Several rail cars rest on their side this morning after a 27-car derailment occurred on Union Pacific Railroad track north of Hot Lake Springs. About a mile and a half of rail were affected by the incident. The train was headed westbound to the Portland area. (Phil Bullock/The Observer)
Approximately 100 gallons of diesel spilled, no hazardous spills found, no injuries reported in derailment of train southeast of La Grande
Twenty-seven cars and one locomotive were derailed early this morning near Hot Lake Springs on Highway 203.
About a dozen or so nearby residences and people staying at Eagles Hot Lake RV Park and Hot Lake Springs bed and breakfast were evacuated and the highway was closed until about 9 a.m. amid concerns of a hazardous material leak.
Oregon State Police Lt. Gregg Hastings said the evacuation radius was initially four miles from the derailment site.
Official reports confirmed there was about 100 gallons of diesel spilled, but no hazardous spills were found. A regional hazmat crew out of Hermiston was at the scene early this morning along with another team deployed by Union Pacific to investigate potential leaks.
“We have confirmed that (the diesel) has been contained. No waterways were impacted,” said Aaron Hunt, Union Pacific corporate relations director. He said the cause of the derailment is under investigation.
No injuries were reported in the accident.
The train was heading westbound from Nebraska to the Portland area and had a two-member crew, according to The Associated Press.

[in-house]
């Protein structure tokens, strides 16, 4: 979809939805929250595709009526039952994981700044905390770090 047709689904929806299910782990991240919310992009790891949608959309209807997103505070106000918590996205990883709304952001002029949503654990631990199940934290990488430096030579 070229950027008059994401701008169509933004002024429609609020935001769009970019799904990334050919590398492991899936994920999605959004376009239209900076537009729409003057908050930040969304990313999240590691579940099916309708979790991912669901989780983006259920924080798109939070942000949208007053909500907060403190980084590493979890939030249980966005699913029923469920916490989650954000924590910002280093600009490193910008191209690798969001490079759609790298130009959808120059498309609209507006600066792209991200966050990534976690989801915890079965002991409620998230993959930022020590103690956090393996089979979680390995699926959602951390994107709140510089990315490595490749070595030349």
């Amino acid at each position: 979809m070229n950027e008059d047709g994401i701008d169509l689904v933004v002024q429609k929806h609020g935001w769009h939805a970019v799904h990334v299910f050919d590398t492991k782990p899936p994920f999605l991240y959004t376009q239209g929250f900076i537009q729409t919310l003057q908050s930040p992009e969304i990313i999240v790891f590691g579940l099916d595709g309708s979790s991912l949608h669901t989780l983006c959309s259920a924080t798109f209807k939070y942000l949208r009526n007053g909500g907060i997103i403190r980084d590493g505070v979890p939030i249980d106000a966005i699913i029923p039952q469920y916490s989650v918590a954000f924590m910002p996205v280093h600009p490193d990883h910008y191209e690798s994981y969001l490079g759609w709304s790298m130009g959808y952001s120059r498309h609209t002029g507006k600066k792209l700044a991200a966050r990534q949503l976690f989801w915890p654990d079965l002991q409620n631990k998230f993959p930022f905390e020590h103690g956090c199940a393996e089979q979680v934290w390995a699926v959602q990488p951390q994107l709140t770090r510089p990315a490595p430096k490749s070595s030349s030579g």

About a mile and a half of rail was affected by the derailment of the train, which was carrying 82 cars in tow. Hunt said Union Pacific is not yet sure of the extent of the damage, but officials at the scene indicated some of the track had been destroyed.
Oregon State Police Sgt. Kyle Hove said the train was headed north toward La Grande when the initial report that the rear pusher unit was on its side came in. A command center was set up about two miles from the derailment site due to the potential hazardous situation.
“We just use extreme caution in these scenarios,” Hove said.
Earlier reports at the scene indicated there was a small drip of sodium hydroxide leaking from the valve of an overturned car, but officials later said no leak was found.
Hunt said 27 cars and a locomotive derailed, but only two or three actually overturned.
“We have refrigerated cars derailed, three tank cars derailed and a number of other cars,” he said. “The diesel leak appears to have come from a refrigerated car.”
Hunt said the train had a mix of freight. There were no releases from another tank car, which contained glycol, and a tanker that normally carries benzene was empty, according to The Associated Press.
Officials said they plan to be working the scene for at least the rest of the day.
“We’ve got folks responding to the site. They’re going to re-rail the cars. If they have significant damage, they will have to be transported out of the area on a flatbed truck,” Hunt said. “There is no estimated time when the rail line will re-open.”
Part of that line was recently replaced just a few weeks ago as part of an $8.9 million investment program in Eastern Oregon. About 30 freight trains come through the area every day.
“Hopefully, the damage here is minimized,” Hunt said.
ODOT representative Tom Strandberg said Highway 203 was re-opened about 9 a.m. to one-way traffic, with flaggers and pilot cars directing traffic.
“Prepare for delays. Drive with extra caution,” he said.
Hove said the narrow road with little shoulder room could be difficult for workers.
“This is going to be a dangerous work zone,” Hove said. “These folks have a big task ahead of them.”
La Grande Rural Fire Department, La Grande Fire Department, Island City Fire Department, Union County Sheriff’s Office, Oregon State Police, ODOT, Union Pacific Railroad and Oregon Regional HazMat Team 10 from Hermiston responded to the scene.